God’s Word for You
Psalm 80:4-7 O God of Armies
by Pastor Timothy Smith on Tuesday, April 23, 2019
4 O LORD God of Armies,
how long will your anger burn
against the prayers of your people?
In the Greek translation of the Old Testament, the Hebrew title Adonai Sabaoth (not “sabbath”) was translated “Lord Almighty” (pantokrator, παντοκράτωρ). Here and throughout the Psalms, pantokrator is not used, but dynameon (δυνάμεων) is used instead. This is a word that means “powers,” and is closer in meaning to the Hebrew Sabaoth, which means “armies.” Some readers may recall the King James Version’s preference for the military term “Hosts,” which was a reference to armies so vast as to be uncountable. While we can’t say that every time this title for God is used it is always a reference to his angelic armies, we would be remiss if we translated it in such a way that this were never clear to anyone. Here, the power of God is made clear as the prayer goes up about his anger burning even against the prayers of his people! Because they have not turned from their sin, the Lord is withholding answers to their prayers. He does not hear the prayers of unbelievers, and his people were inching closer and closer to the status of the pagans.
5 You have fed them with the bread of tears.
You have given them tears to drink by the gallon. ¹
6 You have made us the scorn of our neighbors.
Our enemies mock us.
¹ 80:5 Hebrew “third [of an ephah?]” An ephah was a measurement of about 3-5 gallons (see commentary).
Our Psalm writer pictures God feeding his people with tears, tears upon tears. He says in verse 5 “by the third” (see footnote). This is probably a reference to one third of an ephah, which was a measure of 3-5 gallons (hence the translation). That would be a lot of water to drink; it’s an awful lot of tears. My son Peter once calculated the number of pocket handkerchiefs it would have taken to have cleaned up all of the blood shed in the American Civil War (he felt challenged by a comment in a Ken Burns documentary). Perhaps the same kind of calculation could be made to estimate the number of tears “drunk” (shed) by Judah in this verse. I’ve already said that it’s an awful lot of tears.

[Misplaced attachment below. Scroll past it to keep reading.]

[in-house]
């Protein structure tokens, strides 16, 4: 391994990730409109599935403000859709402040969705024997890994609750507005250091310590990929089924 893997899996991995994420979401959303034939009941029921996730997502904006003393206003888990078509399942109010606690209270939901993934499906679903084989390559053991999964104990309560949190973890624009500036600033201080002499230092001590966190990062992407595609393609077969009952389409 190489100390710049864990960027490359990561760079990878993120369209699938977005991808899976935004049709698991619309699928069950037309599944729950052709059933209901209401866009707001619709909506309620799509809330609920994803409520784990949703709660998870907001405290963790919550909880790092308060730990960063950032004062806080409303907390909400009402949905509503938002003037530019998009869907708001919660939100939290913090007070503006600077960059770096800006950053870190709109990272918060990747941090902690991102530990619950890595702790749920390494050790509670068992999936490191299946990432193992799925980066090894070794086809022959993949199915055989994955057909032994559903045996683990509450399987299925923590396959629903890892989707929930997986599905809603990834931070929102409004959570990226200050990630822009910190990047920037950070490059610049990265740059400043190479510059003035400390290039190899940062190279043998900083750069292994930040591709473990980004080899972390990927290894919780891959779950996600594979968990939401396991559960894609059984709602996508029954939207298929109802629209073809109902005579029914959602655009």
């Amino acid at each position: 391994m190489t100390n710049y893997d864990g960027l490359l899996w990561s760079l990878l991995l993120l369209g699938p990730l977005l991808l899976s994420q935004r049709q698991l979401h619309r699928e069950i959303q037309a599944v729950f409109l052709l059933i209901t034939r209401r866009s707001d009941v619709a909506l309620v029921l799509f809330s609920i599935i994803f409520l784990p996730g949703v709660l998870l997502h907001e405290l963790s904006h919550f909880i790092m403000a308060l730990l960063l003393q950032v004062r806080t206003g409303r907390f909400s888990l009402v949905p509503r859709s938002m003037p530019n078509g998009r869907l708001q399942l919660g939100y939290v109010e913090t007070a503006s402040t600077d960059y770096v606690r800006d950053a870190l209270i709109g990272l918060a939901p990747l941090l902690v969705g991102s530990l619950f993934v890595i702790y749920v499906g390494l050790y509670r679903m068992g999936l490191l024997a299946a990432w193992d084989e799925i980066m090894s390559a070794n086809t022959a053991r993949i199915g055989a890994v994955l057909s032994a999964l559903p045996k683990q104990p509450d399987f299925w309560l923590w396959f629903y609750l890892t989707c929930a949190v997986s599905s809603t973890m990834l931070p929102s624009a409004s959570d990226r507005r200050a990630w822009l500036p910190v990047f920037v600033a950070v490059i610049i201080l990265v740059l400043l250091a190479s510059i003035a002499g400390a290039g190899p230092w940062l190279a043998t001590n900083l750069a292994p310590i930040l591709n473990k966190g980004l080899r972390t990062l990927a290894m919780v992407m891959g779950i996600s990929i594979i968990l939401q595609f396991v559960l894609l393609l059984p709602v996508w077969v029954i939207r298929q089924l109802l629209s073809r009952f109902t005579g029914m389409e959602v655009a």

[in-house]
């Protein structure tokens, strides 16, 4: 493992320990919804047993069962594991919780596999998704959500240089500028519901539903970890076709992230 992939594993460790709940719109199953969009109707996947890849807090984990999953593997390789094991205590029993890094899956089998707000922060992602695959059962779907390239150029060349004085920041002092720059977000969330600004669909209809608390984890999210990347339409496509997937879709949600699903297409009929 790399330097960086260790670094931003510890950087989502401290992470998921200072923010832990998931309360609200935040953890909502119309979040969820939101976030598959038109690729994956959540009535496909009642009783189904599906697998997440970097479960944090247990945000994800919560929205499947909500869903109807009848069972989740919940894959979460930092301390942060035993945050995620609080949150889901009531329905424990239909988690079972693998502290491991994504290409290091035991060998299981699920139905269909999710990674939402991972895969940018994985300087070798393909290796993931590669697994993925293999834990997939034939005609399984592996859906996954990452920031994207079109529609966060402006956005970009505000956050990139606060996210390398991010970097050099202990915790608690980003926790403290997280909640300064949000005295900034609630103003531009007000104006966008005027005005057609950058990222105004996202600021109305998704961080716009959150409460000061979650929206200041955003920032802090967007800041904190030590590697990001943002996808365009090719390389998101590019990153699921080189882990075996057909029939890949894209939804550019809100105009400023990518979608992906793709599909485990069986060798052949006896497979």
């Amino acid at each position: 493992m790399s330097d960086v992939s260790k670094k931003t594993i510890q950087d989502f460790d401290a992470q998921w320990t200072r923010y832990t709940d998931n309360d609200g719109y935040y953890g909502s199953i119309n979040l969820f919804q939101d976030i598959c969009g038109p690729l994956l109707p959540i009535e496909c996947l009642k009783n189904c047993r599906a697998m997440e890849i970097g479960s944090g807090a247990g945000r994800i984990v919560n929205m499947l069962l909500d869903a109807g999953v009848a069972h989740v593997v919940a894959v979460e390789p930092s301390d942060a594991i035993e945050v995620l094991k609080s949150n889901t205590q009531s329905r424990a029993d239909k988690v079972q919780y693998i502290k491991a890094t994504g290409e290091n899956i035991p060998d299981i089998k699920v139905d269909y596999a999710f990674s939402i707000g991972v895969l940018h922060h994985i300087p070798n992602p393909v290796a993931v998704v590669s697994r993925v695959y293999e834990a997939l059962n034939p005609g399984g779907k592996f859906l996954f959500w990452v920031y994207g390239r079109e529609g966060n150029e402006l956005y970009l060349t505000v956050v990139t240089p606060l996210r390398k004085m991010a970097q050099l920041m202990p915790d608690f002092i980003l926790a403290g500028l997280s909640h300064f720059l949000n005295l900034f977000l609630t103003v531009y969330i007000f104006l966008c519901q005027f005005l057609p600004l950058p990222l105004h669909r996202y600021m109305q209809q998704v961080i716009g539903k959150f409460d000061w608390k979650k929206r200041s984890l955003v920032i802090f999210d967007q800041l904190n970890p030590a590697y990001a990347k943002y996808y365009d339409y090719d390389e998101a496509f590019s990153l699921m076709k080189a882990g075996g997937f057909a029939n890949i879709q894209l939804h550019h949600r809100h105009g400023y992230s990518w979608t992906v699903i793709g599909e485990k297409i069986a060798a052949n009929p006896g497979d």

Verse 6 draws our attention to a little more evidence that this was perhaps not the Assyrian invasion in Isaiah’s time. Israel was not mocked by her neighbors then, since her neighbors were also pillaged and ravaged by the Assyrians. In the context of the Assyrian crisis, the references in the prophets to “mocking” (Isaiah 28:22, 29:20; Hosea 7:5) are usually from within Israel, those who have fallen from faith who mock the faithful, or mockery that is now turned back on God’s enemies (Isaiah 37:22). Asaph is asking God to consider whether the mockery of the nations gives glory to God. Here is a prayer for the end of the conflict that was dividing God’s people.
7 Restore us, O God of Armies.
Let your face shine, so that we will be saved!
Here the refrain is repeated almost exactly as it was presented in verse 3. The only difference is that here, “O God” becomes “O God of Armies,” which is the address the writer gave in the beginning of this stanza. Only by the grace of God are we saved. Save us, O God of Armies!
Just as Christ is the Savior God, he is also the one who commands the armies of angels, those heavenly hosts. They ascend and descend only upon (and by the will of) the Son of Man (John 1:51). He sends them as ministering spirits “to serve those who will inherit salvation” (Hebrews 1:14). They are here for our protection against all the unseen dangers that surround us, shielding us so that we will focus our eyes always on Jesus, and inherit everlasting life.
Pastor Timothy Smith